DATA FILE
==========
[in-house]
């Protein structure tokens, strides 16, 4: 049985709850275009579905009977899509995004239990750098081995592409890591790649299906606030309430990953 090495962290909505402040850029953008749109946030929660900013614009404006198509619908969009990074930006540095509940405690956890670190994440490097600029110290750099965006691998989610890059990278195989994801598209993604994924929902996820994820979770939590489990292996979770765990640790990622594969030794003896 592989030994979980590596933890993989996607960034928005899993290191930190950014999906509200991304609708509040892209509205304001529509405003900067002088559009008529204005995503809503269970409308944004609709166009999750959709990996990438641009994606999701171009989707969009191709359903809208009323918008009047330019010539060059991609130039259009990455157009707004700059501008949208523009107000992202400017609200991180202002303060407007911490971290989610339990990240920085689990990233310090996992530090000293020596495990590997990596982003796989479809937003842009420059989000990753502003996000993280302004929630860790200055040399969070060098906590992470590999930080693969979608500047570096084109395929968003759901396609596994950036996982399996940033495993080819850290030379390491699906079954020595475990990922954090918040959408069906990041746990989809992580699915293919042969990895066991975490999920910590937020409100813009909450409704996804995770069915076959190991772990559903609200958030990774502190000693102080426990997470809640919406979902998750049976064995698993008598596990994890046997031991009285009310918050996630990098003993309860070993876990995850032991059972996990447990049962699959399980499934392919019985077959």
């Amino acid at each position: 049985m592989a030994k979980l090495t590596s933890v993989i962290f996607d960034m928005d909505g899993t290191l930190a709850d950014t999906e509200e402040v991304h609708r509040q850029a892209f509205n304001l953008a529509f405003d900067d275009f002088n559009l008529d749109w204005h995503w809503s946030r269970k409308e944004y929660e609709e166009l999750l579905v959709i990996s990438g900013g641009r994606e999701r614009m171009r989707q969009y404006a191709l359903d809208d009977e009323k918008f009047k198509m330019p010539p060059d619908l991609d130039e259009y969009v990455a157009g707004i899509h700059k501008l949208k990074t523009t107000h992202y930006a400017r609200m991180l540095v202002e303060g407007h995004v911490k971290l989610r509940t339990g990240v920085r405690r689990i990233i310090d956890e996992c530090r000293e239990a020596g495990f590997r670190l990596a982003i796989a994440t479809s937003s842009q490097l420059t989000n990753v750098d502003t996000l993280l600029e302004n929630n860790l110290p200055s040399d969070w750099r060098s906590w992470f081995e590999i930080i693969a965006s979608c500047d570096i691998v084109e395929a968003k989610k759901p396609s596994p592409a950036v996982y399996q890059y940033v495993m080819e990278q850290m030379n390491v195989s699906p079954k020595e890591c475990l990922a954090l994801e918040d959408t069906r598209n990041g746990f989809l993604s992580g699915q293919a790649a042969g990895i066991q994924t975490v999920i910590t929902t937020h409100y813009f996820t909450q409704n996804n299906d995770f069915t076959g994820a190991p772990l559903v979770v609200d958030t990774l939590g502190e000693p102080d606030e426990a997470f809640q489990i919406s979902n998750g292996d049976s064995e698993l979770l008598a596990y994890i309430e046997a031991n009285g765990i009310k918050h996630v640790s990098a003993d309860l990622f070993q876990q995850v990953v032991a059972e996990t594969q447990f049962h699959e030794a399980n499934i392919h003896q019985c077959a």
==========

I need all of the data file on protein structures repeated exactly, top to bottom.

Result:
[in-house]
């Protein structure tokens, strides 16, 4: 049985709850275009579905009977899509995004239990750098081995592409890591790649299906606030309430990953 090495962290909505402040850029953008749109946030929660900013614009404006198509619908969009990074930006540095509940405690956890670190994440490097600029110290750099965006691998989610890059990278195989994801598209993604994924929902996820994820979770939590489990292996979770765990640790990622594969030794003896 592989030994979980590596933890993989996607960034928005899993290191930190950014999906509200991304609708509040892209509205304001529509405003900067002088559009008529204005995503809503269970409308944004609709166009999750959709990996990438641009994606999701171009989707969009191709359903809208009323918008009047330019010539060059991609130039259009990455157009707004700059501008949208523009107000992202400017609200991180202002303060407007911490971290989610339990990240920085689990990233310090996992530090000293020596495990590997990596982003796989479809937003842009420059989000990753502003996000993280302004929630860790200055040399969070060098906590992470590999930080693969979608500047570096084109395929968003759901396609596994950036996982399996940033495993080819850290030379390491699906079954020595475990990922954090918040959408069906990041746990989809992580699915293919042969990895066991975490999920910590937020409100813009909450409704996804995770069915076959190991772990559903609200958030990774502190000693102080426990997470809640919406979902998750049976064995698993008598596990994890046997031991009285009310918050996630990098003993309860070993876990995850032991059972996990447990049962699959399980499934392919019985077959």
């Amino acid at each position: 049985m592989a030994k979980l090495t590596s933890v993989i962290f996607d960034m928005d909505g899993t290191l930190a709850d950014t999906e509200e402040v991304h609708r509040q850029a892209f509205n304001l953008a529509f405003d900067d275009f002088n559009l008529d749109w204005h995503w809503s946030r269970k409308e944004y929660e609709e166009l999750l579905v959709i990996s990438g900013g641009r994606e999701r614009m171009r989707q969009y404006a191709l359903d809208d009977e009323k918008f009047k198509m330019p010539p060059d619908l991609d130039e259009y969009v990455a157009g707004i899509h700059k501008l949208k990074t523009t107000h992202y930006a400017r609200m991180l540095v202002e303060g407007h995004v911490k971290l989610r509940t339990g990240v920085r405690r689990i990233i310090d956890e996992c530090r000293e239990a020596g495990f590997r670190l990596a982003i796989a994440t479809s937003s842009q490097l420059t989000n990753v750098d502003t996000l993280l600029e302004n929630n860790l110290p200055s040399d969070w750099r060098s906590w992470f081995e590999i930080i693969a965006s979608c500047d570096i691998v084109e395929a968003k989610k759901p396609s596994p592409a950036v996982y399996q890059y940033v495993m080819e990278q850290m030379n390491v195989s699906p079954k020595e890591c475990l990922a954090l994801e918040d959408t069906r598209n990041g746990f989809l993604s992580g699915q293919a790649a042969g990895i066991q994924t975490v999920i910590t929902t937020h409100y813009f996820t909450q409704n996804n299906d995770f069915t076959g994820a190991p772990l559903v979770v609200d958030t990774l939590g502190e000693p102080d606030e426990a997470f809640q489990i919406s979902n998750g292996d049976s064995e698993l979770l008598a596990y994890i309430e046997a031991n009285g765990i009310k918050h996630v640790s990098a003993d309860l990622f070993q876990q995850v990953v032991a059972e996990t594969q447990f049962h699959e030794a399980n499934i392919h003896q019985c077959a």